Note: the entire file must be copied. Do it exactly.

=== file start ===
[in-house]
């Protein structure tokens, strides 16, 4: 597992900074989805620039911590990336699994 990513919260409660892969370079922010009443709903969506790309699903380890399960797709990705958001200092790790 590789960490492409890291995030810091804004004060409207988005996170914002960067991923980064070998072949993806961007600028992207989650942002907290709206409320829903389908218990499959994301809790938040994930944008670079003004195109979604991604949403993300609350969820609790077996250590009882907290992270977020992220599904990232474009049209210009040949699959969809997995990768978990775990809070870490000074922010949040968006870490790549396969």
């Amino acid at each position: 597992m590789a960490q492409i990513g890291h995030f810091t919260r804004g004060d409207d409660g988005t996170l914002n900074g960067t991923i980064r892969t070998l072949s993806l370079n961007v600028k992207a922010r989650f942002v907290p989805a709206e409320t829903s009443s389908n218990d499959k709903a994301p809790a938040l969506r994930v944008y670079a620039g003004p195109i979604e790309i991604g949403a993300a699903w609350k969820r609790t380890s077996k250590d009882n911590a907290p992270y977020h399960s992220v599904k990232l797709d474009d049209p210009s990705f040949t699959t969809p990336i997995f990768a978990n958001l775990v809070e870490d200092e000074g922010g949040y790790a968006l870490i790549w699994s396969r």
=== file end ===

[in-house]
């Protein structure tokens, strides 16, 4: 597992900074989805620039911590990336699994 990513919260409660892969370079922010009443709903969506790309699903380890399960797709990705958001200092790790 590789960490492409890291995030810091804004004060409207988005996170914002960067991923980064070998072949993806961007600028992207989650942002907290709206409320829903389908218990499959994301809790938040994930944008670079003004195109979604991604949403993300609350969820609790077996250590009882907290992270977020992220599904990232474009049209210009040949699959969809997995990768978990775990809070870490000074922010949040968006870490790549396969």
């Amino acid at each position: 597992m590789a960490q492409i990513g890291h995030f810091t919260r804004g004060d409207d409660g988005t996170l914002n900074g960067t991923i980064r892969t070998l072949s993806l370079n961007v600028k992207a922010r989650f942002v907290p989805a709206e409320t829903s009443s389908n218990d499959k709903a994301p809790a938040l969506r994930v944008y670079a620039g003004p195109i979604e790309i991604g949403a993300a699903w609350k969820r609790t380890s077996k250590d009882n911590a907290p992270y977020h399960s992220v599904k990232l797709d474009d049209p210009s990705f040949t699959t969809p990336i997995f990768a978990n958001l775990v809070e870490d200092e000074g922010g949040y790790a968006l870490i790549w699994s396969r």